YOUNG entrepreneurs from across the Borders are emerging after lockdown.

With studies predicting a steep rise in youth unemployment this year, some young people are taking matters into their own hands.

Trystan Andrews, Arran Paterson and Callum Hastings recently launched a clothing business for outdoor wear.

Describing bothy2bothy, the group said: “We always view bothy trips as a method of escape and re-setting our minds.

“We were thankful for this discovery and thought it would be cruel not to share our passion for this magnificent aspect of life.

“Our comfortable clothes will remind you that there is always an option to escape the pressure of the modern world.

“The name bothy2bothy was chosen as it is how we live our life. Simply waiting for the opportunity for another bothy trip.”

Currently, the company sells three T-shirt designs and one jumper design, with the potential for a wider range in the future.

Bothy2bothy came to life after Callum combined his savings with those of Trystan and Arran, both 18. Callum recently turned 19.

When this newspaper asked the group to identify the best thing about running their own business, they replied that they work how and when they choose.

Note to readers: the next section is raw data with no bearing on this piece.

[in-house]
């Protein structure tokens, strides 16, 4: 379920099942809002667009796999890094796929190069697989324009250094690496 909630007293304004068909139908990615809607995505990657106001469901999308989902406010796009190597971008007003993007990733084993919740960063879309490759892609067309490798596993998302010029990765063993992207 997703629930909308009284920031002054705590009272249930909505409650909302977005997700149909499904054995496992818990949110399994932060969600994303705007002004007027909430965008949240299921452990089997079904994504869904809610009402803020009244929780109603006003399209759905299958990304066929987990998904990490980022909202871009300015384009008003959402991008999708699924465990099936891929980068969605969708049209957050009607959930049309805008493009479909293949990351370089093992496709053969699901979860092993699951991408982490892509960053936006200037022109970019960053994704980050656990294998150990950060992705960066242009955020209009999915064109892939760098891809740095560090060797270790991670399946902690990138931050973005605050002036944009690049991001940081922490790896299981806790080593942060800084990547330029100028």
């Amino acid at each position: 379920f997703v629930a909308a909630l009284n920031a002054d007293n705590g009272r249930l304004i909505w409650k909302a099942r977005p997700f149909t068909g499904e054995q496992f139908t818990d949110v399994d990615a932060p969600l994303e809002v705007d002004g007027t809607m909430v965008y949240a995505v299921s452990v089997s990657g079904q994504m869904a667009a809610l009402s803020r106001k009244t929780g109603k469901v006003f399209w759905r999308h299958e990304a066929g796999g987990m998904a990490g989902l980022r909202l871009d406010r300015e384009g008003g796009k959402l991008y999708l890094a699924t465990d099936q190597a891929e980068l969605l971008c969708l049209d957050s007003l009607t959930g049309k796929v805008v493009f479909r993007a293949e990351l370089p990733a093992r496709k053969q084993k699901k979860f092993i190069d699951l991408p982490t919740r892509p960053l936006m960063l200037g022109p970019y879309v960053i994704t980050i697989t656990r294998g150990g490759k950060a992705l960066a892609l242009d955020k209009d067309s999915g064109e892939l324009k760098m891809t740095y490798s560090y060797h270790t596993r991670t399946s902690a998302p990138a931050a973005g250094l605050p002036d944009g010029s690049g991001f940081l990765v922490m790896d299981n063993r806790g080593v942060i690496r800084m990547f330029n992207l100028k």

“We don’t need to report to anyone above us because we are all equals in this venture and make every decision as a group.”

They added: “Our advice is to spend time researching all aspects thoroughly before diving straight in.”

Another fashion-minded Borderer is Ellen McFadzen, a 23-year-old from Selkirk.

She had to return home from France when COVID-19 put a stop to her travel plans in March.

However, she has used her spare time to pursue her love of fashion – and she now owns her own business.

LoveNelle offers a made-to-measure range as well as bespoke garments. Ellen makes her own patterns, orders the fabrics, and markets the products.

“I’m quite a hands-on person who wants to do everything myself,” said Ellen. “But my advice to young entrepreneurs is: ‘Don’t be afraid to ask for help’.

“I went into this not knowing how I could turn what I loved doing into a business, but here I am.”

Ellen was taught to sew by her granny and her hobby progressed during lockdown as she documented her style online for her friends and family.

They encouraged her to pursue her sewing dream and turn her needle skills into a business.

Ellen said: “I love clothes that are more flamboyant than those you would traditionally find in stores.

“I want to break through fast fashion and throw-away culture by helping people embrace their quirks and not strive to follow each trend.

“I also want to make clothes that fit people without the stress of meeting standard shop sizes.”